Seleznick becomes Selznick
Lewis’ restlessness soon drove him elsewhere. The family moved to New York City in 1903. They eventually ended up far from Pittsburgh, although strong ties to the city remained. That Petition for Naturalization filed with the Allegheny County Court of Common Pleas in 1894 inadvertently signaled what was to come. The document clearly shows that the clerk had problems with Lewis Seleznick’s name, misspelling it repeatedly. He kept omitting the second “e,” making it “Selznick.”
A decade later, sometime around 1908 or 1909, Lewis officially adopted that spelling. Soon, he along with his sons Myron and especially David, would make the Selznick name famous in America’s new motion picture industry.
Of course, when Lewis Seleznick left Pittsburgh in 1903, that was all still in the future. Through 1906, he continued to maintain ownership of his jewelry store at 443 Smithfield St., then run by his brother David. For a man who once opened a Nickel Savings Bank and proclaimed the value of nickel purchases by his jewelry store customers, the success of another neighboring “nickel” operation – the Nickelodeon opened by Harry Davis and John P. Harris at 433-435 Smithfield in 1905 – probably did not go unnoticed. (Folklore also holds that Selznick got his first official job in the film industry through a Pittsburgh merchant connection.)
While Lewis J. Selznick and his family later made their headlines from bases in New York, New Jersey, and then the West Coast, the grocer’s son started his independent life as an American citizen in Pittsburgh. Like so many other immigrants, his story after that was one of multiple reinventions, including a change of name, presaged by that clerk in the Allegheny Court of Common Pleas, who just couldn’t remember to include that second “e.”
[i] Lewis Seleznick first appears in Pittsburgh city directories in 1894. His name continues to appear intermittently through 1906.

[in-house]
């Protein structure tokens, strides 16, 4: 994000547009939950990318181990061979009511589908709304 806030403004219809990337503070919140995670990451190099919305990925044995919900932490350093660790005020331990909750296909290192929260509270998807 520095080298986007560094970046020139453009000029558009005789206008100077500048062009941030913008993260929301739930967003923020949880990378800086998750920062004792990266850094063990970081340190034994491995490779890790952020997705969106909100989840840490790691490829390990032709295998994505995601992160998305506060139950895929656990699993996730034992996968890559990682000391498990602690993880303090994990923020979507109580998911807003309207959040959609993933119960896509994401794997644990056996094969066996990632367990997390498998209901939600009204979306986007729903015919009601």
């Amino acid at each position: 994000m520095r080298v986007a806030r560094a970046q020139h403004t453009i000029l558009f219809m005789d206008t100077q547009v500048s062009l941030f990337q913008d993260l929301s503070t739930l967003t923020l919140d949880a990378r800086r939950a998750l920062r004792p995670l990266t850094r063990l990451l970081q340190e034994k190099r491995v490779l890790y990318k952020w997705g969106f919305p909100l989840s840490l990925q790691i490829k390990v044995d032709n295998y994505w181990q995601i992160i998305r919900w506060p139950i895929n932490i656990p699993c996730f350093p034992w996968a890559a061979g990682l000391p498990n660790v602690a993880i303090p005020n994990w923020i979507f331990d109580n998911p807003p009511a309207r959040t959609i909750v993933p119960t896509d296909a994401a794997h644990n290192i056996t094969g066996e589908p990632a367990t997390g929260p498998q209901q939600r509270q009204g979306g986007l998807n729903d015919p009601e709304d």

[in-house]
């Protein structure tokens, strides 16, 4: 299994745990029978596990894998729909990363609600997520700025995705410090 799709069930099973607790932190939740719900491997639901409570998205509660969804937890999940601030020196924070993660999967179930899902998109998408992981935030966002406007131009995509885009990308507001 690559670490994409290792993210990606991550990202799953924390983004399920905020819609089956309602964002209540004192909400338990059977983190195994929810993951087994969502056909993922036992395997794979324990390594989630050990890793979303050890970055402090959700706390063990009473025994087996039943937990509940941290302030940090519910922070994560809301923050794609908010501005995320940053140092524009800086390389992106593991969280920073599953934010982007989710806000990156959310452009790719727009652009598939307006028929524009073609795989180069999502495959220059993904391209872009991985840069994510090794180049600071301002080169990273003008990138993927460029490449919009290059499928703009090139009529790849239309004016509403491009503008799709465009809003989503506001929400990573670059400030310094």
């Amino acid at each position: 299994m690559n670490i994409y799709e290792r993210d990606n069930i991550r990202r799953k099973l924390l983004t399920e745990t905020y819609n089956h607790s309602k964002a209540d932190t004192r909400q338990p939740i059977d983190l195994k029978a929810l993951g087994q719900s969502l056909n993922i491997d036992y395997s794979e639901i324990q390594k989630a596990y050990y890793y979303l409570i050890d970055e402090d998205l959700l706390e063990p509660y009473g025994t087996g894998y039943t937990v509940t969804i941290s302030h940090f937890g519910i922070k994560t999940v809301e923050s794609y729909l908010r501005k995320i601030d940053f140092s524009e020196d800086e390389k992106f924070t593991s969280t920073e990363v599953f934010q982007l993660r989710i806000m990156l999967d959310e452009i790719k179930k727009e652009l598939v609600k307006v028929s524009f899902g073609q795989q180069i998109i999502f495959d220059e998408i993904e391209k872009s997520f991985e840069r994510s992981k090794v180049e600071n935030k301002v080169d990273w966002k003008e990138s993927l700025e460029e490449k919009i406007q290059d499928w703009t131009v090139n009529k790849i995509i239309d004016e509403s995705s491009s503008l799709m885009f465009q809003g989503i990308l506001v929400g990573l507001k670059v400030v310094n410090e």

[ii] He was one half of the partnership of Blasberg & Seleznick, as listed in the 1895 Cleveland city directory.
[iii] Lewis’ mother, Libe Seleznick died on December 4, 1893. Joseph married Celia Parness slightly more than a month later, as documented by their marriage license, issued in Cuyahoga County, Ohio, on January 21, 1894.
[iv] Lewis started in downtown Pittsburgh at 523 Wood Street, then bounced around between the South Side and the Hill District, living at 39 Tunnel and then 255 Dinwiddie Street. The family moved to the more desirable location of Federal Street across the river in Allegheny City by 1898.
[v] For example: “Banker held for court,” Pittsburgh Daily Post, April 1, 1897 and “Washed diamonds before the Court,” Pittsburgh Daily Post, September 9, 1897.
[vi] “Pittsburg Jewelry Co.,” Pittsburgh Daily Post, June 9, 1901.
[vii]According to Pittsburgh city directories, David made his way to Pittsburgh by 1900. Sol, the second oldest brother came shortly after, in 1901. Both later played prominent roles – in Sol’s case, a rather controversial one – in Pittsburgh’s local film exhibitor community.
Research for this blog post, part of a larger ongoing study of the Selznick family and their connection to Pittsburgh’s film history, was supported in part by a Robert De Niro Fellowship for work at the Harry Ransom Center, University of Texas at Austin.
Leslie Przybylek is senior curator at the Heinz History Center.